The OFT concluded that PSIHs should make as much PSI available as possible for commercial re-use; ensure that businesses have access to PSI at the earliest point that it is useful; and provide access to information where the PSIH is the only supplier on an equal basis to all businesses and the PSIH itself.
In response, the DTI (now the Department for Business, Enterprise and Regulatory Reform) commissioned a private study by Cambridge University into the pricing of PSI by the trading funds, which was published on the side with the 2008 Budget Report. Entitled Models of Public Sector Information Provision via Trading Funds (PDF), the study examines the benefits for society, and the effects on government revenue, of different charging policies.
The paper finds that socially optimal policy would involve leaving the charging regime for most “refined” products unchanged, but moving to marginal (in the digital era, zero) cost charging for “unrefined” data. The trading funds would then be in commercial competition with outside organisations who would now have access to “unrefined” data on the same terms as the trading fund itself.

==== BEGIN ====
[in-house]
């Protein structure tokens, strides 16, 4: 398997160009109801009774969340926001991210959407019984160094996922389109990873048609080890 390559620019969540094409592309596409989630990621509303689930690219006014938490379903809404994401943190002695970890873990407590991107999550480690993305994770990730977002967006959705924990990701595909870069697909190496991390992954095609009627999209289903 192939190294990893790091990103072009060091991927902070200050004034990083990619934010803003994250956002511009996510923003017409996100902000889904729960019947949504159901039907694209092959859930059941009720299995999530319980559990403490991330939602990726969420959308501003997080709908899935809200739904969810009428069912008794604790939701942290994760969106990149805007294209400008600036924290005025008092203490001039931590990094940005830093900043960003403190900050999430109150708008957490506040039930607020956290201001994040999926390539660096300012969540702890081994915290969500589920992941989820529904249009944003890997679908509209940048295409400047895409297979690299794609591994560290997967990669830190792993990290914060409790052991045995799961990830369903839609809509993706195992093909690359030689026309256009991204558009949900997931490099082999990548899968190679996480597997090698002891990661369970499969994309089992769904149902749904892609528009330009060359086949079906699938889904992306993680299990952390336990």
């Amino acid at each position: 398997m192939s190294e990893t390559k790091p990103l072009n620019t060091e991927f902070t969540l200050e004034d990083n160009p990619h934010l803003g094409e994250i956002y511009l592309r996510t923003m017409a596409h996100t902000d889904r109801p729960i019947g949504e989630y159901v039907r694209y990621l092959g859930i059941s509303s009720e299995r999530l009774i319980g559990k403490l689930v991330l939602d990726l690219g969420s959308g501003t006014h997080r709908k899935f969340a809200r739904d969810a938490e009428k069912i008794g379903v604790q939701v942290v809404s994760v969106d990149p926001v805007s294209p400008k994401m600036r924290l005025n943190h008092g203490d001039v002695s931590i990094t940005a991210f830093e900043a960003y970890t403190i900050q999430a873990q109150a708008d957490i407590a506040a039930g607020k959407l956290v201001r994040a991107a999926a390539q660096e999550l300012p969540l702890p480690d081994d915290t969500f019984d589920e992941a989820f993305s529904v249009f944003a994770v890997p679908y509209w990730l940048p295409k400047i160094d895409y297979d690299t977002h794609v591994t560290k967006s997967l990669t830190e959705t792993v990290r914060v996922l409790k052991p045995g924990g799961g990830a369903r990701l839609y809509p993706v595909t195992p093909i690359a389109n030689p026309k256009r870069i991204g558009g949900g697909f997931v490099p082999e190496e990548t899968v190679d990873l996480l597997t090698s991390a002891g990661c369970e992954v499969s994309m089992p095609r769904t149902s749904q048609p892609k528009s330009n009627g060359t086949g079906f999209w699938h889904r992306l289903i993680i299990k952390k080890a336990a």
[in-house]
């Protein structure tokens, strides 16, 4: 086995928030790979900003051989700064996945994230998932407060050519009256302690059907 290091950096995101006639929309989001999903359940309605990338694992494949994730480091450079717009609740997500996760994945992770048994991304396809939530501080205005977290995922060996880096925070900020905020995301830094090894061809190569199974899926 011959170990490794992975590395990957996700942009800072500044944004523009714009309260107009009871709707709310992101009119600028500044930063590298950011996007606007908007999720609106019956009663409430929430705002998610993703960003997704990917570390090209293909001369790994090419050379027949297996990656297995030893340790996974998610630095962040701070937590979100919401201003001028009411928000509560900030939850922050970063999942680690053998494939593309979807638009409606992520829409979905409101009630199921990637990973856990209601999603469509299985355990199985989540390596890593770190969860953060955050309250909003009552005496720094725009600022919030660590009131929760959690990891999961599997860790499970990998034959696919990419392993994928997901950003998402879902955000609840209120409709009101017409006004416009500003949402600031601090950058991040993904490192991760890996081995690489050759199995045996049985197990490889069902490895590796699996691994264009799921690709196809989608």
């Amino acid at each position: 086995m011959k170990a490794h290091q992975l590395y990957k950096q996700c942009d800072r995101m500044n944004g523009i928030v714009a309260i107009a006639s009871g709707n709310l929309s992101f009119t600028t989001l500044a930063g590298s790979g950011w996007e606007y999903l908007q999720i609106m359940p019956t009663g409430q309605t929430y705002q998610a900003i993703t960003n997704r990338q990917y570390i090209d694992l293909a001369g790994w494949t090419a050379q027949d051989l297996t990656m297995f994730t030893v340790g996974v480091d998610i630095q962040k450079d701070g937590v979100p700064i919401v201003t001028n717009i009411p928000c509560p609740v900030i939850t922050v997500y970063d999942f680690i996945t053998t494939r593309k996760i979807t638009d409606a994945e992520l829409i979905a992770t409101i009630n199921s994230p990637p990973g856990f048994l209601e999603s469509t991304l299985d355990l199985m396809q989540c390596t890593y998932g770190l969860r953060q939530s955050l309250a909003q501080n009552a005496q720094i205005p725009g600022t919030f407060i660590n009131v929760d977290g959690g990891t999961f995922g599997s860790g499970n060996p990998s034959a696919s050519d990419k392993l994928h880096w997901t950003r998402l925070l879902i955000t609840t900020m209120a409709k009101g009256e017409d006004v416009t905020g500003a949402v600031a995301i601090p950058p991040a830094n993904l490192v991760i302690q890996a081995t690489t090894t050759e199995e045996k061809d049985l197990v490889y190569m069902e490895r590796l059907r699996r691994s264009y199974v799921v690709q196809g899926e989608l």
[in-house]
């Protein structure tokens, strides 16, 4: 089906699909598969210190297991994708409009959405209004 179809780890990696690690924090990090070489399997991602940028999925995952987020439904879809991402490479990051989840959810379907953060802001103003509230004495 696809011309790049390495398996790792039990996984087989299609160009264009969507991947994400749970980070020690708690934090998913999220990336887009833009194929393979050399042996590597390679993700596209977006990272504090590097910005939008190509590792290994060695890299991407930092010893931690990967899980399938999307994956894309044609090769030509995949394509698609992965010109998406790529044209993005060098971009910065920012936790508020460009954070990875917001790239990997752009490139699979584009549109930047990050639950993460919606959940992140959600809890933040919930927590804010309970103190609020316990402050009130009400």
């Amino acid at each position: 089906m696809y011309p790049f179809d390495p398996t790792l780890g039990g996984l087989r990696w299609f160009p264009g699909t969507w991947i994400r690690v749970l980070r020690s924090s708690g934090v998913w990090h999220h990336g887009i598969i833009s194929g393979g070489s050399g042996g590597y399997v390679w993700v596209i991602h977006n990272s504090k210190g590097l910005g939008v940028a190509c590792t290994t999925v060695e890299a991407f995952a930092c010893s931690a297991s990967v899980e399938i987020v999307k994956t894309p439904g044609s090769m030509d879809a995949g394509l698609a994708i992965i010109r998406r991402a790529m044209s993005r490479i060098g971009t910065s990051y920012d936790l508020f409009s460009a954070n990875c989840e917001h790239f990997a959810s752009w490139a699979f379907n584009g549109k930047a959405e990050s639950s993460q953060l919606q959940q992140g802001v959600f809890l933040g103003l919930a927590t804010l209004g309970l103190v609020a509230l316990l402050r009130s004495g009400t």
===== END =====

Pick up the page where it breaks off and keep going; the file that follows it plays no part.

The conclusion that our data should be free will be difficult for the Government to ignore. Many in government are fully supportive; but the decision lies with the Treasury who has thus far simply announced its intention to “look at these issues” during the current spending review cycle.
The power of information
With government information open and free, citizens and businesses will have much greater opportunity and incentive to develop value-added online services that benefit their communities and markets.
The Power of Information, an independent report commissioned by the Cabinet Office to ensure government acts as a leader in understanding changes in communication and information technology, argued that government should now grasp the opportunities that are emerging in terms of the creation, consumption and re-use of information. Current policy and action is not yet adequate.